Date: 2014-04-28 11:33:39 | Category: Bird Watching
| Author: Neill Hunt
The Little owl is a fairly common British breeding resident with around 5,000 breeding pairs. It is not a native bird but was introduced into the United Kingdom in the late 1800’s from Europe. Since its initial introduction it has done very well and now occupies most of England and Wales, it is absent from Ireland and is present in only southernmost Scotland.
Unlike Tawny and Long-eared, the Little Owl can be seen frequently during daylight hours, often sat on a prominent perch. It occurs in many different habitat types from gardens to farmland and woodland, it feeds on a large variety of food from insects to birds, amphibians to small mammals.
They can often be seen hanging around old dilapidated sheds and buildings, often sat quite conspicuously, viewing the world through they’re piercing yellow eyes.
I am lucky enough to have a bird present on my local birding patch in Southport, Merseyside, it always brightens up my day when I come across him, usually sat in an old abandoned railway carriage in the middle of a rough field, excellent!
Little Owls are small, averaging 22 cms in length, Adult males and females are alike.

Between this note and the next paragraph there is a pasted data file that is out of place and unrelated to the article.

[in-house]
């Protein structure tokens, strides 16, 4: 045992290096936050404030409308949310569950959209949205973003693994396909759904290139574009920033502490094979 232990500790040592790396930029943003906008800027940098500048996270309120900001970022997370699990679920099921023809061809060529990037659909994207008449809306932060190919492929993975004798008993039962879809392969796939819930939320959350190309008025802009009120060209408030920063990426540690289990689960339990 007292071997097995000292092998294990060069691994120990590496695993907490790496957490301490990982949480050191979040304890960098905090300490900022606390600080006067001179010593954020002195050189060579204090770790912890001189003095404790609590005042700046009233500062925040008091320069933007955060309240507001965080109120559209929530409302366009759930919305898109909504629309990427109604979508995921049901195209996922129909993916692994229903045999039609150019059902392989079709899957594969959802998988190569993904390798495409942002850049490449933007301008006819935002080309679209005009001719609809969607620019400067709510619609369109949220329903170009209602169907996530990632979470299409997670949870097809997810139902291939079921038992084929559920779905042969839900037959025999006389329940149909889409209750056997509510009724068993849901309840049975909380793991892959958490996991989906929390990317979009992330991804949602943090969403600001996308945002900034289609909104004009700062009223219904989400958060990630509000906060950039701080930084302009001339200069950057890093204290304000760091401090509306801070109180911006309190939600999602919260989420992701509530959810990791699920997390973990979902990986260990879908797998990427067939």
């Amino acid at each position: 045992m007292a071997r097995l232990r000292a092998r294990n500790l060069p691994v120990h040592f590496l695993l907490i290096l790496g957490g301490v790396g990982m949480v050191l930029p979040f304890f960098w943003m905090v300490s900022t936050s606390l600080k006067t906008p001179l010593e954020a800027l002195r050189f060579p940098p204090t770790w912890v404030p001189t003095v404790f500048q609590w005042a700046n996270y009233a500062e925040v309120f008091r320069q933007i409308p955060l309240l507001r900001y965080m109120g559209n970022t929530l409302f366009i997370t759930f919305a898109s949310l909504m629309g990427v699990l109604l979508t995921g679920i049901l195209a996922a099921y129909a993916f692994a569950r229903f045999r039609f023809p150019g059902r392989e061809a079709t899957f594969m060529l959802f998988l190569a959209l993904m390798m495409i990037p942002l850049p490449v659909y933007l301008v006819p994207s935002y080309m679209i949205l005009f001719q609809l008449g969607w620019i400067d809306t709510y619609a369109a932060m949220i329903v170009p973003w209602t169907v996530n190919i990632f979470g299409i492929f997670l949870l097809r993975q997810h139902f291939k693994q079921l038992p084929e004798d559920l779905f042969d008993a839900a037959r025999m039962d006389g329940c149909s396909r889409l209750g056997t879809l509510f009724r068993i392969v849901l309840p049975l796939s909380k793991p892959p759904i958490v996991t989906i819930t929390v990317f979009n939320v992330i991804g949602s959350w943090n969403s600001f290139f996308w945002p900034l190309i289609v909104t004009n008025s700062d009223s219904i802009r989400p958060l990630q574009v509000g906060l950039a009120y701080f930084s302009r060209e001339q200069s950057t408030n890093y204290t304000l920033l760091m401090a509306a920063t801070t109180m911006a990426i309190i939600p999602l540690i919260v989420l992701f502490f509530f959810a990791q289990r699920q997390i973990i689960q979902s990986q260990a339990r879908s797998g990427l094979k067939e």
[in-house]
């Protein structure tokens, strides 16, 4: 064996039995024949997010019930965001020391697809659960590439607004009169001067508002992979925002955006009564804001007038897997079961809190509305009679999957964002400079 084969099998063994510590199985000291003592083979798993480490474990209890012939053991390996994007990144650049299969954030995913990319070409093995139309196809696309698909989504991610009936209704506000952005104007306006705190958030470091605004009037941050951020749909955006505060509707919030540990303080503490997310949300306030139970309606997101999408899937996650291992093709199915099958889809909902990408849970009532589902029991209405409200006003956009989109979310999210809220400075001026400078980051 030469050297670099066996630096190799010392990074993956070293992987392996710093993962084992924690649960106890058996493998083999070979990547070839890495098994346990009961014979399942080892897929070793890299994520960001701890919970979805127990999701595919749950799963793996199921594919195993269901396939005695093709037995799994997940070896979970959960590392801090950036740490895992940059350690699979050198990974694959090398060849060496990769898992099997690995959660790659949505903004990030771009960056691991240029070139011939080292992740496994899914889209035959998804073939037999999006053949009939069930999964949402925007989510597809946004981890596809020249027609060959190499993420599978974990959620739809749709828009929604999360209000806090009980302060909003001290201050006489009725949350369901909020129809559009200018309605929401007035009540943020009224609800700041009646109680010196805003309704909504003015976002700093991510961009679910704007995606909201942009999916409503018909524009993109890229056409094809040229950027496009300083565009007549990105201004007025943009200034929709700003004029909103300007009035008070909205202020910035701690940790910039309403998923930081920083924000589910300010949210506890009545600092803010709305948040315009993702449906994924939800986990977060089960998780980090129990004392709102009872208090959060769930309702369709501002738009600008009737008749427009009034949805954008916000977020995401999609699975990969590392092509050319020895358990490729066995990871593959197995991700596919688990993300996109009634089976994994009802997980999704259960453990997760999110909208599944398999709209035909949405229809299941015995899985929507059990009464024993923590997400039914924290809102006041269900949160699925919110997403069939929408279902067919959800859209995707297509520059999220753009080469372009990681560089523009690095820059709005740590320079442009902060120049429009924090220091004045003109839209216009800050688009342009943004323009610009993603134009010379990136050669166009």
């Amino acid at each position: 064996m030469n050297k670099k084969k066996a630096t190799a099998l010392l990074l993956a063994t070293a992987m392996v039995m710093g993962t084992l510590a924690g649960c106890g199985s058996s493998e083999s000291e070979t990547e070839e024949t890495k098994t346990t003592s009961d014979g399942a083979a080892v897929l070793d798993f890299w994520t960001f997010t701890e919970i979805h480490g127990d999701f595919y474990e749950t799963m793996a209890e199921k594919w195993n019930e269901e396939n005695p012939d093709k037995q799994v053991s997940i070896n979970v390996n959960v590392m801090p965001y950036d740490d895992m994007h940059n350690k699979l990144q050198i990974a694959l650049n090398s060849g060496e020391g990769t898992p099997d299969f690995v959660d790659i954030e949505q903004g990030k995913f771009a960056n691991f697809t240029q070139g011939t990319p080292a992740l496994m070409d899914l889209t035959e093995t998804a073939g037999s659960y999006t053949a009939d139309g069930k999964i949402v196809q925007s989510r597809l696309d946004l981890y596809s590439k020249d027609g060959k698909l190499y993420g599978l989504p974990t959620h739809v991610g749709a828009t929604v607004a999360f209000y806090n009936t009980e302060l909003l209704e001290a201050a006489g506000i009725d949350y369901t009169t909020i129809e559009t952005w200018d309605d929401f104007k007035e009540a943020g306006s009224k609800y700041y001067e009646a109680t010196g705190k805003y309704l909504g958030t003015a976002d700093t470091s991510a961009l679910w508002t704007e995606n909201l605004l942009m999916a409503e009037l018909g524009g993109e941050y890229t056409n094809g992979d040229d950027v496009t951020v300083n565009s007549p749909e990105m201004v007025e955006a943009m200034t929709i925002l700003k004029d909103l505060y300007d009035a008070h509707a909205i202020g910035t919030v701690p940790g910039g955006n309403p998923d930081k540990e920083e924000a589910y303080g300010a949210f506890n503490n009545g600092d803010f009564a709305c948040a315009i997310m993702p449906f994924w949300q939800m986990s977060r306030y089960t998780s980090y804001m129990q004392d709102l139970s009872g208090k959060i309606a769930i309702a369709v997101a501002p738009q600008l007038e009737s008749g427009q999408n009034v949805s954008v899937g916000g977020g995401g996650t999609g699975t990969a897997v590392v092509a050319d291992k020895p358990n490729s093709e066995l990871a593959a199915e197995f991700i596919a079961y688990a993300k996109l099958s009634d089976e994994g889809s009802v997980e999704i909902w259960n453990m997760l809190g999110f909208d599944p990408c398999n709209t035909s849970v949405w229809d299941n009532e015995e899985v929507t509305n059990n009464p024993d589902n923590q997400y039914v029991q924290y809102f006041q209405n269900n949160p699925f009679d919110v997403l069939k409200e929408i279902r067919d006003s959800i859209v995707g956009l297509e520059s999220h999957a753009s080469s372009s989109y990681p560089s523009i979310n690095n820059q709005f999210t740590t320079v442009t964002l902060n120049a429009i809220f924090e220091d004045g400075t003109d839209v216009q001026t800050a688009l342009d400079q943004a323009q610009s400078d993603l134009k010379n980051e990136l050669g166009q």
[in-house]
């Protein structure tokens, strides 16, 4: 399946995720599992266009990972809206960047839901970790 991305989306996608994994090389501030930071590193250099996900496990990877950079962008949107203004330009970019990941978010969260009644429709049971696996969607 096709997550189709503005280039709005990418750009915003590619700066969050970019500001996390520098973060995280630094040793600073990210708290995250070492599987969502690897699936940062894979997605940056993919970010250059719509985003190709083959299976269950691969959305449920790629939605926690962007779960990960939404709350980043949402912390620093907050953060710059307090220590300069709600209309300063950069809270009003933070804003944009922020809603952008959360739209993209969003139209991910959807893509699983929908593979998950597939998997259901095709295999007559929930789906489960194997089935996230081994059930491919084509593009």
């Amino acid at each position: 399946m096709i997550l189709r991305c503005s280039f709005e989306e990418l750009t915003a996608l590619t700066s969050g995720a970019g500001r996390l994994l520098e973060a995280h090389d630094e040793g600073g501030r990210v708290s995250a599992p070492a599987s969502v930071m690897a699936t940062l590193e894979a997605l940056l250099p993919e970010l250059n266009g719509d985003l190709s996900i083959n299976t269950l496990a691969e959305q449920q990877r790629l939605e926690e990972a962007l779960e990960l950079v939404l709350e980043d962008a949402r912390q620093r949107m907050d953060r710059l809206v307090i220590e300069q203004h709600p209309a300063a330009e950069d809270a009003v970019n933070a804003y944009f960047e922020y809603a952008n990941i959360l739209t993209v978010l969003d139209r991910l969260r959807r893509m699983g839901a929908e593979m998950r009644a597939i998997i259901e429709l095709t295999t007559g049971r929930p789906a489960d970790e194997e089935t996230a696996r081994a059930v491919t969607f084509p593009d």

The plumage is extremely cryptic, a combination of browns and whites, birds are often visible during the day as they often use prominent open perches.
The Little Owl is small owl with large flat head, small compact body and short broad wings.
Upperperts are grey brown with varying amounts of heavy white spotting. The face shows heavy white eyebrows and brown face centre with pale horn coloured bill. The crown is heavily streaked. The underside is also heavily streaked brown on the chest which fades on the belly, leaving the lower belly and undertail white. Juveniles appear from April onwards and once their white down feathers are moulted they look very similar to adults.
Little Owls occur in all habitat types throughout England and Wales, woodlands, parks, gardens, farmland, hedgerows indeed any open country habitat with suitable scrub. They prefer open pasture land and often nest in old buildings and tree cavities. Little Owls use sit and wait tactics for hunting, using a favourite perch to observe from.
In the garden Little Owls may perch close by a feeding station waiting for small rodents to appear, eating spilt seed etc...then swoop down to take them. Keeping feeders stocked and throwing seed mix on the floor may attract small rodents for the Little Owl to feed on.
Several call notes; most often a drawn out ‘Kooaa’ rising slightly and a short sharp series of ‘chip chip chip’ notes often given when alarmed.